Many passages of scripture are read during the weeklong Passover celebrations. Those with a grand vision of the day of the Lord, such as Isaiah 11 and this passage from Micah 4.
1 It shall come to pass in the latter days
that the mountain of the house of the LORD
shall be established as the highest of the mountains,
and it shall be lifted up above the hills;
and peoples shall flow to it,
2 and many nations shall come, and say:
“Come, let us go up to the mountain of the LORD,
to the house of the God of Jacob,
that he may teach us his ways
and that we may walk in his paths.”
For out of Zion shall go forth the law,
and the word of the LORD from Jerusalem.
3 He shall judge between many peoples,
and shall decide disputes for strong nations far away;
and they shall beat their swords into plowshares,
and their spears into pruning hooks;
nation shall not lift up sword against nation,
neither shall they learn war anymore;
4. but they shall sit every man under his vine and under his fig tree,
and no one shall make them afraid,
for the mouth of the LORD of hosts has spoken.
5. For all the peoples walk
each in the name of its god,
but we will walk in the name of the LORD our God
forever and ever.
The feasts of Israel, these holy days, represent both the goal and the means of our redemption journey.
They re-stage and re-enact the great events of biblical history and, in so doing, remind and reaffirm to us God's sovereignty in this world. They instill in us a confident hope that what we are heading to is not a whimper (contrary to what T.S. Elliot said); what we are heading to is a shout, a cry of victory.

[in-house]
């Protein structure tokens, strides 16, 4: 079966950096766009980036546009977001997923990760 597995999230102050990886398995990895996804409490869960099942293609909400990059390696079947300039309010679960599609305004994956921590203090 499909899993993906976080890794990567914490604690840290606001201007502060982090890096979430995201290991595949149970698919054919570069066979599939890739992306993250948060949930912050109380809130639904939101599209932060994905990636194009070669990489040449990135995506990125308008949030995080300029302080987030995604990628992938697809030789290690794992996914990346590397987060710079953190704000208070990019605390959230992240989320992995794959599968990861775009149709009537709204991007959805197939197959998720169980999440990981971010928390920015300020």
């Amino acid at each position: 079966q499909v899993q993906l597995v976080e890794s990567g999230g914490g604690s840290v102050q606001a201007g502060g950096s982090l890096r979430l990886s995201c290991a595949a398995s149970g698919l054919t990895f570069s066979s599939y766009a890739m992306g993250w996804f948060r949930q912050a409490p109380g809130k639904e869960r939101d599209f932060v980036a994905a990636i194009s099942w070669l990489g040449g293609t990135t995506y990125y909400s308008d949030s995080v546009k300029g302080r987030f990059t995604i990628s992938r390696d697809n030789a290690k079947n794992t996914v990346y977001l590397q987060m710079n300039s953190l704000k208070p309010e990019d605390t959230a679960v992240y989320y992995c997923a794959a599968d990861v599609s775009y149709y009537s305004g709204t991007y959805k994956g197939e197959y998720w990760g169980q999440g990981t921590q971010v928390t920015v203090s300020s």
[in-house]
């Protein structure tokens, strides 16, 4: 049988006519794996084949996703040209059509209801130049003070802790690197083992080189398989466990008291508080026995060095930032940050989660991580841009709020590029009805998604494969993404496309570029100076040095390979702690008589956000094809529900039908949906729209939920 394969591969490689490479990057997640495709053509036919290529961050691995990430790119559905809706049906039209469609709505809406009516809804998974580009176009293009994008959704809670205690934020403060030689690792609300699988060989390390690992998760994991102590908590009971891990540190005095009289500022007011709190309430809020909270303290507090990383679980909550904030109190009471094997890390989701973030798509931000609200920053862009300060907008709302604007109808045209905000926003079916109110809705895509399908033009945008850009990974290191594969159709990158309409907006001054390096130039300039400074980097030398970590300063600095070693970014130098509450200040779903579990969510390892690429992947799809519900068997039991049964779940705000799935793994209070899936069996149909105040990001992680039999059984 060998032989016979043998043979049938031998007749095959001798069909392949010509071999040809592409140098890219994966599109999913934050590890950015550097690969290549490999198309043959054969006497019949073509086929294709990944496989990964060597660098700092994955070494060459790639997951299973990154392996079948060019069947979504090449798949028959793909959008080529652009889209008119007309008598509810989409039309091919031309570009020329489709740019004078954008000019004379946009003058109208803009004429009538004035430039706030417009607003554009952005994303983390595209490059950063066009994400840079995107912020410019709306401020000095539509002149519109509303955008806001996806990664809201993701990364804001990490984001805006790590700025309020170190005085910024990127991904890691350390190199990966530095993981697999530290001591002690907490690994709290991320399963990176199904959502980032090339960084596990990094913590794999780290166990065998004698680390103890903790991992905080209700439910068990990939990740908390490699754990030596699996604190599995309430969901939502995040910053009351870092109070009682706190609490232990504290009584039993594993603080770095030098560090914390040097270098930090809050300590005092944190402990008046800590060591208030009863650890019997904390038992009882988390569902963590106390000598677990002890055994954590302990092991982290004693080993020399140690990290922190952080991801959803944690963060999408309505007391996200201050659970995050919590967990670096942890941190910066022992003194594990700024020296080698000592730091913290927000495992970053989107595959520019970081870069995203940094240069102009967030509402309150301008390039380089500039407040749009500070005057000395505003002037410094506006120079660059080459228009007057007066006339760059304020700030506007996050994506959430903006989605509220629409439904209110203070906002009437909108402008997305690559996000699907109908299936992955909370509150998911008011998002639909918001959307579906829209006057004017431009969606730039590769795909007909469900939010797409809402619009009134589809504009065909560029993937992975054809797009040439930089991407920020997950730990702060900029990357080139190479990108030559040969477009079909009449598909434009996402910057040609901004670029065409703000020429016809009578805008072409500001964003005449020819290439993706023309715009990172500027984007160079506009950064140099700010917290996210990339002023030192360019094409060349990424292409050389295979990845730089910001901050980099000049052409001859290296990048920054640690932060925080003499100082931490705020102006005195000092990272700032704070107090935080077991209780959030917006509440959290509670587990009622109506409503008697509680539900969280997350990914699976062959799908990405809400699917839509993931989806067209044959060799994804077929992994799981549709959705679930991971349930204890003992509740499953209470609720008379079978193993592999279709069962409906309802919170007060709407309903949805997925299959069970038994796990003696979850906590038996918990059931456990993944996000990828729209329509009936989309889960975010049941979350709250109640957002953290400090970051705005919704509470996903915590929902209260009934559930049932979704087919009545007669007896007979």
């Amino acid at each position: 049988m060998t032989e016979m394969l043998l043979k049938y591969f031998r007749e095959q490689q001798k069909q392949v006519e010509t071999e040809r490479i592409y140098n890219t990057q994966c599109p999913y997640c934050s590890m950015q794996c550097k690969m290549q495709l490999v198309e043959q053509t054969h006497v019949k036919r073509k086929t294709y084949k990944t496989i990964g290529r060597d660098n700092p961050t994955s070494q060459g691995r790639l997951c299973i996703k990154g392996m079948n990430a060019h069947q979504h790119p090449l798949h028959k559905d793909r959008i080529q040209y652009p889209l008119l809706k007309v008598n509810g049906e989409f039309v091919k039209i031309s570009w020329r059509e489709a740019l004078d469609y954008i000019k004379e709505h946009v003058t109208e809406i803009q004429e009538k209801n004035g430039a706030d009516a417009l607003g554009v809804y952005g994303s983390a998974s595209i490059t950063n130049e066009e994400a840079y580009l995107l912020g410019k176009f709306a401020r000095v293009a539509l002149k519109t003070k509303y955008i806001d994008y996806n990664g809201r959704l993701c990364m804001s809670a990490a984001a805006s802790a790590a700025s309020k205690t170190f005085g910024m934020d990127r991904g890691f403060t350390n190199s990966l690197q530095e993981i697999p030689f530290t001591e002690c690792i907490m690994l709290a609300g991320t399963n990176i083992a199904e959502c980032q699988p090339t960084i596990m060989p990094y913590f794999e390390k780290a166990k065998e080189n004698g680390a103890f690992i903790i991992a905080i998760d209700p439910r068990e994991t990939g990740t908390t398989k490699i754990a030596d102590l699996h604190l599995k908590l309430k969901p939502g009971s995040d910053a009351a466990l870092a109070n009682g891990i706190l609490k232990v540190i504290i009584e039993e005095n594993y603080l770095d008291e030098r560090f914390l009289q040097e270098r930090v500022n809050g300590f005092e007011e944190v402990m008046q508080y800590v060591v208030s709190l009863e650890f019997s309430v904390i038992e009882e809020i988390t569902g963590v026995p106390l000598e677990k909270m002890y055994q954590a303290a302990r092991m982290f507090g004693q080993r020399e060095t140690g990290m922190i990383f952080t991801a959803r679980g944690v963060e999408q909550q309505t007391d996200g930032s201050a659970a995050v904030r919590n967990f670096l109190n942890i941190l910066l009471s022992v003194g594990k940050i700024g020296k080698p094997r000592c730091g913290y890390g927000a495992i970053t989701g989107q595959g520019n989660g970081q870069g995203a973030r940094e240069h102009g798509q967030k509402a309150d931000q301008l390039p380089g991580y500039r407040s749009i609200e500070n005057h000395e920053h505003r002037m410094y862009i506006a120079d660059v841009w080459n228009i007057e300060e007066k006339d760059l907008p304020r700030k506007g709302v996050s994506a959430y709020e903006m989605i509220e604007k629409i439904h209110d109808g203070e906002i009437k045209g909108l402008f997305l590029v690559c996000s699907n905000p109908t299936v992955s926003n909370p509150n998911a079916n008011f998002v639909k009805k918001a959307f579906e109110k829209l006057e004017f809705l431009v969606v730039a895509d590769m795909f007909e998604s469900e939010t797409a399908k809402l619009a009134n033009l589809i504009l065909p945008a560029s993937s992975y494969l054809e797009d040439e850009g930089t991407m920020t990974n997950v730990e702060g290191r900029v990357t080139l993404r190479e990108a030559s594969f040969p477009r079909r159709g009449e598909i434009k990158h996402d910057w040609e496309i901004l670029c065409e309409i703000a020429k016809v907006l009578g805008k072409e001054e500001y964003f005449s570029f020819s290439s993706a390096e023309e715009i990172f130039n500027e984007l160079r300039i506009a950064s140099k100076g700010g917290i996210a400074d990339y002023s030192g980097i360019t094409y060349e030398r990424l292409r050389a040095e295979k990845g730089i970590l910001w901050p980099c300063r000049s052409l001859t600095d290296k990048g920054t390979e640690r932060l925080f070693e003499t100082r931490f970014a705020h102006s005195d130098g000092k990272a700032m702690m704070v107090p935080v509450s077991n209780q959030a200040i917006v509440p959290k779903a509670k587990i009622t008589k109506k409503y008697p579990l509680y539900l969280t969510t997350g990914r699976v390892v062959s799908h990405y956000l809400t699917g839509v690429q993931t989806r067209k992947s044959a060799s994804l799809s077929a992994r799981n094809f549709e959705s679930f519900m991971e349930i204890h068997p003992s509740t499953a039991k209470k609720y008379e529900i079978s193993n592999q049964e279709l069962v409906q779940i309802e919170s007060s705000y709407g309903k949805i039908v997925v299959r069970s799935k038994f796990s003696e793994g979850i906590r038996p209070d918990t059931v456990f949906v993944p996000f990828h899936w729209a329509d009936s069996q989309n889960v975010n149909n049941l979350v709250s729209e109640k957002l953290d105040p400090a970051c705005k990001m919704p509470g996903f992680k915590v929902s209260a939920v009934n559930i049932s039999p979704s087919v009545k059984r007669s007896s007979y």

There will be tears, there will be suffering, there will be troubles, the faithful shall be tested—and you will be called to be witnesses, even not counting your life to be something to hold onto. But it is all worth it for the glory set before us.
That glory is not just your individual, spiritual salvation. The glory set before us is that the whole earth shall be covered with the knowledge of Yahweh!
In that day, his Name shall be one, and his people shall be one. There shall be nothing but the increase of his government resulting in shalom (peace, well-being, integrity, wholeness) for all.
This is a glorious redemption beyond our imagination. We need the Spirit's help to break out of our little ways of thinking and enter more fully into God's cosmic perspective.
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This study is from a professionally produced transcription of the audio recording. It was edited for readability by the team at JC Studies.
Dwight A. Pryor (1945-2011) was a gifted Bible teacher of exceptional clarity and depth who earned the friendship and admiration of both Christian and Jewish scholars—in the United States and Israel—as well as the respect and appreciation of followers of Jesus around the world. His expertise in the language, literature, and culture of Israel during the life and time of Jesus and the early church yield insights that nourish every area of faith and practice.
Dwight founded JC Studies in 1984 to edify the people of God. Click here to explore over fifty of his audio and video seminars.